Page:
Opal (band)

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Opal band photo.jpg
Kendra Smith and David Roback Photo © Laura Levine
Background information
Also known as Clay Allison (1982–84)
Origin Los Angeles, California, United States
Genres Neo-psychedelia, psychedelic rock
Years active c. 1983–89
Labels SST, Rough Trade (UK),
Associated acts Dream Syndicate, Rain Parade, Kendra Smith, Mazzy Star
Members David Roback (guitar)
Kendra Smith (vocals, bass)
Keith Mitchell (drums)
Past members Juan Gómez (bass)
Suki Ewers (organ, vocals)
William Cooper
Aaron Sherer

Opal were an American rock band in the 1980s. They were part of the Paisley Underground musical style. The band's name is derived from Opel, a song by Syd Barrett.[1]

The group formed in the mid-'80s under the name Clay Allison, featuring guitarist David Roback (previously of Rain Parade), bassist Kendra Smith (from Dream Syndicate) and drummer Keith Mitchell. After one single, they released the remaining Clay Allison tracks under the band's new name, Opal, on the 1984 Fell from the Sun EP. Another EP, Northern Line, followed in 1985. These EPs were later compiled and released as Early Recordings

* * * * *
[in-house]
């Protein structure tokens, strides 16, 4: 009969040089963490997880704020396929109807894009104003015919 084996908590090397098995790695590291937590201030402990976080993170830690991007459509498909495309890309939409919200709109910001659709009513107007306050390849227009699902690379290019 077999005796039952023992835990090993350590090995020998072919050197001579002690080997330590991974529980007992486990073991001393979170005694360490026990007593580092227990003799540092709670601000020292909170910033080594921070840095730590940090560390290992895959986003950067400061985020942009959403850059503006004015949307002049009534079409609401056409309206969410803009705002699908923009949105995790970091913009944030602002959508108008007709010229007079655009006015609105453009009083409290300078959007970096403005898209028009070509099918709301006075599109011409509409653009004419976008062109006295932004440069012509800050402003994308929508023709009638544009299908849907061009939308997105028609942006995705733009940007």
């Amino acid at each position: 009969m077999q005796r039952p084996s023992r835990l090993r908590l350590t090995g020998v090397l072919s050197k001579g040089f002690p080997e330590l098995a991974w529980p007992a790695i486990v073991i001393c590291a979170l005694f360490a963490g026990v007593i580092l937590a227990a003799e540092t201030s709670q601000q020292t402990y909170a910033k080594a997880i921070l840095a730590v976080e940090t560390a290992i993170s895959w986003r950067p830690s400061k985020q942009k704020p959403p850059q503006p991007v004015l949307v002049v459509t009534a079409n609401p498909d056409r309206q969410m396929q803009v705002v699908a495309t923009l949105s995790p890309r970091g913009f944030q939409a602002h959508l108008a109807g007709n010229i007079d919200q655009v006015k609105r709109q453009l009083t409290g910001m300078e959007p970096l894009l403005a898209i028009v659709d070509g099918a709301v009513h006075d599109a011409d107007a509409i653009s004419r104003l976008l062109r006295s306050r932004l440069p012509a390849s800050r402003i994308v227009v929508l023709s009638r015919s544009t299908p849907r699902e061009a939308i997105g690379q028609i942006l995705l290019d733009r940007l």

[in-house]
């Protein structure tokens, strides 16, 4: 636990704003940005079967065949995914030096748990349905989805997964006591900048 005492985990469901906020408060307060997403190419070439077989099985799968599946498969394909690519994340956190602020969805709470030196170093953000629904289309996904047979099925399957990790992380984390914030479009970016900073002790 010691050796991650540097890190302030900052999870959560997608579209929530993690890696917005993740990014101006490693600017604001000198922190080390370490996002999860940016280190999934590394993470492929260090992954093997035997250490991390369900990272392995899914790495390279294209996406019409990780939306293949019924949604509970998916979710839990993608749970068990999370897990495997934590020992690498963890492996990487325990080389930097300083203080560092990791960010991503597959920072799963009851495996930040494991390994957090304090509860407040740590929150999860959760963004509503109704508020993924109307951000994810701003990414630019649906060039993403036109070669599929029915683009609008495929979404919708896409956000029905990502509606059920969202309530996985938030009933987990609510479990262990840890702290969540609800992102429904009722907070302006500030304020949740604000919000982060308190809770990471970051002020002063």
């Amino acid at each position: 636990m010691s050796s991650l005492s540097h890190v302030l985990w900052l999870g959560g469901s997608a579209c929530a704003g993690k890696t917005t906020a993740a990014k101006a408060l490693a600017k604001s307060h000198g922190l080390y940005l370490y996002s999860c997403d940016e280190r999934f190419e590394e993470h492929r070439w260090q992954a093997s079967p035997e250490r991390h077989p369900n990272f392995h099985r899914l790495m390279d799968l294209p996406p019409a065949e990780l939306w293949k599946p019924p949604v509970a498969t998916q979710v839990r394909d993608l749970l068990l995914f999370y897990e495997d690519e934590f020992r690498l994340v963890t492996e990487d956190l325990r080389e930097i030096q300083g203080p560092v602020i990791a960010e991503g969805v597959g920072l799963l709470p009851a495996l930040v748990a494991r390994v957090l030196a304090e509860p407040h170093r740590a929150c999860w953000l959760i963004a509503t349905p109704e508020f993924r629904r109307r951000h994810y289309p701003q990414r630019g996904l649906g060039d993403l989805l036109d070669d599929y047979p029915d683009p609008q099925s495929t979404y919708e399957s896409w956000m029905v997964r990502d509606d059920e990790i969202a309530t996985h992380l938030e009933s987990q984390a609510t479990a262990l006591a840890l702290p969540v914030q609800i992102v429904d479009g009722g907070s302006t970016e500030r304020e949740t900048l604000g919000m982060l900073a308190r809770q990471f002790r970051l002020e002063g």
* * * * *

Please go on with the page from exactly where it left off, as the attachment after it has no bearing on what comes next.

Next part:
Happy Nightmare Baby, Opal's first full-length album, was released in 1987. Smith left the group during the Happy Nightmare tour after a show in Providence, Rhode Island. Roback continued with vocalist Hope Sandoval, playing shows as Opal and planning an album to be titled Ghost Highway but in 1989 this band became Mazzy Star and Ghost Highway was presumably released as She Hangs Brightly. Kendra Smith released a number of solo singles, EPs, and one album before retiring to the woods of northern California.

The song "She's a Diamond" was included in the film Boys Don't Cry but was not included on the CD release of the film soundtrack.


Clay Allison[edit]

  • "Fell from the Sun"/"All Souls" (7" single) (1984)



  • Fell from the Sun (1984, Rough Trade (UK))
  • Northern Line (1985, One Big Guitar)

Studio Albums[edit]


  • Early Recordings (1989, Rough Trade)[3]
  • Early Recordings II (2006)[3]


  1. ^ "Lysergic Garage Party", Spin, vol. 4 no. 12, p. 16, March 1989 
  2. ^ Allmusic Guide
  3. ^ a b Allmusic Guide

External links[edit]